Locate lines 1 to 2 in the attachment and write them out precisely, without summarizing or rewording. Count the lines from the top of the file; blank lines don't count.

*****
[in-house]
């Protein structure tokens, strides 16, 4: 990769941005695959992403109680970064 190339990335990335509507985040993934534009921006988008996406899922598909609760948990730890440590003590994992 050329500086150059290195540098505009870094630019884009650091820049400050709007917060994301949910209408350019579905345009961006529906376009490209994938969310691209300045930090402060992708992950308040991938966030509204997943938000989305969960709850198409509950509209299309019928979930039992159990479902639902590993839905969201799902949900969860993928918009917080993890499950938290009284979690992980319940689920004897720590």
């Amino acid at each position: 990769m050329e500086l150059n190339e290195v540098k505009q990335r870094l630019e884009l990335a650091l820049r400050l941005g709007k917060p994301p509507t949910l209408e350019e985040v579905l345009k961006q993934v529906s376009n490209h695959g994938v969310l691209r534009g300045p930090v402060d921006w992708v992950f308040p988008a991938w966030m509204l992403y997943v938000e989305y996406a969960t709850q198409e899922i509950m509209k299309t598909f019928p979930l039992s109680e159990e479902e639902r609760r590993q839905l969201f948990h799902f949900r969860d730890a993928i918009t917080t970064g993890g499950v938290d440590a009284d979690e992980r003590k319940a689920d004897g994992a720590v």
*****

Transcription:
[in-house]
């Protein structure tokens, strides 16, 4: 990769941005695959992403109680970064 190339990335990335509507985040993934534009921006988008996406899922598909609760948990730890440590003590994992 050329500086150059290195540098505009870094630019884009650091820049400050709007917060994301949910209408350019579905345009961006529906376009490209994938969310691209300045930090402060992708992950308040991938966030509204997943938000989305969960709850198409509950509209299309019928979930039992159990479902639902590993839905969201799902949900969860993928918009917080993890499950938290009284979690992980319940689920004897720590």